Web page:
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6. A Riddle Without An Answer
Again Mr Mortimer Lightwood and Mr Eugene Wrayburn sat together in the
Temple. This evening, however, they were not together in the place of business
of the eminent solicitor, but in another dismal set of chambers facing it on the
same second-floor; on whose dungeon-like black outer-door appeared the
(Mr Lightwood's Offices opposite.)
Appearances indicated that this establishment was a very recent institution. The
white letters of the inscription were extremely white and extremely strong to the
sense of smell, the complexion of the tables and chairs was (like Lady Tippins's)
a little too blooming to be believed in, and the carpets and floorcloth seemed to
rush at the beholder's face in the unusual prominency of their patterns. But the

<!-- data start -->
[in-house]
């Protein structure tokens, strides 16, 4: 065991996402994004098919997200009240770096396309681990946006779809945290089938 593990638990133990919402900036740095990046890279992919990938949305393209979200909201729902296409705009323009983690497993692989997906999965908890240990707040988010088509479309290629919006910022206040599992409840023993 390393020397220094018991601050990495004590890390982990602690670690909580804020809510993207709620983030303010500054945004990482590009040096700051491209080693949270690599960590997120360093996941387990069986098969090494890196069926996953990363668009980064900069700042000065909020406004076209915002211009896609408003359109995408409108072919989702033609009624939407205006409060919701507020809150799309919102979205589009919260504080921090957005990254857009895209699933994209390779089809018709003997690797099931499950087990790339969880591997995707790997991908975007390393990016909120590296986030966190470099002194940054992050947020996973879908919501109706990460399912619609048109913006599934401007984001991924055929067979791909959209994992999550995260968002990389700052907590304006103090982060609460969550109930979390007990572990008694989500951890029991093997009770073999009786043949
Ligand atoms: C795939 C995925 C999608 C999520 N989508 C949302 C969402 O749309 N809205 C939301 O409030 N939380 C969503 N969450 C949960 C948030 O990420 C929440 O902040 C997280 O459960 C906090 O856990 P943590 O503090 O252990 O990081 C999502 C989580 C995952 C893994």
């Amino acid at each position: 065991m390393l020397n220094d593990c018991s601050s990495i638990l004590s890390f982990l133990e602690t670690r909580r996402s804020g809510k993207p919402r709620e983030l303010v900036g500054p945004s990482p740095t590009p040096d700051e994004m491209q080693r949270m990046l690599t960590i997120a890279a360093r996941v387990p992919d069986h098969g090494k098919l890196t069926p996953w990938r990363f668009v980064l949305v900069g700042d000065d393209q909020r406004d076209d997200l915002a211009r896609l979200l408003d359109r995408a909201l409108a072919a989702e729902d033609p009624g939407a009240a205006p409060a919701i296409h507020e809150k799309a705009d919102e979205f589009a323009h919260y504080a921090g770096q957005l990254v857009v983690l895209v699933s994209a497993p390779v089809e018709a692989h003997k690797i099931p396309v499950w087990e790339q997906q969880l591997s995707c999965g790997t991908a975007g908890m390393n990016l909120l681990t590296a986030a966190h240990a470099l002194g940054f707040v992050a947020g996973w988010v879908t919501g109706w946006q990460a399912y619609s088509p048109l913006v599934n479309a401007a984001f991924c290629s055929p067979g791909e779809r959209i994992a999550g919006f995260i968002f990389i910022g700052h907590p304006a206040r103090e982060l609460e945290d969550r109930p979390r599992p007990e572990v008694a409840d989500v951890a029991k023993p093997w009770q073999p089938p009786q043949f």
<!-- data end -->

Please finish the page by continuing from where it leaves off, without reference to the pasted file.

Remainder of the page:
Temple, accustomed to tone down both the still life and the human life that has
much to do with it, would soon get the better of all that.
'Well!' said Eugene, on one side of the fire, 'I feel tolerably comfortable. I hope
the upholsterer may do the same.'
'Why shouldn't he?' asked Lightwood, from the other side of the fire.
'To be sure,' pursued Eugene, reflecting, 'he is not in the secret of our pecuniary
affairs, so perhaps he may be in an easy frame of mind.'
'We shall pay him,' said Mortimer.
'Shall we, really?' returned Eugene, indolently surprised. 'You don't say so!'
'I mean to pay him, Eugene, for my part,' said Mortimer, in a slightly injured tone.
'Ah! I mean to pay him too,' retorted Eugene. 'But then I mean so much that I--
that I don't mean.'
'Don't mean?'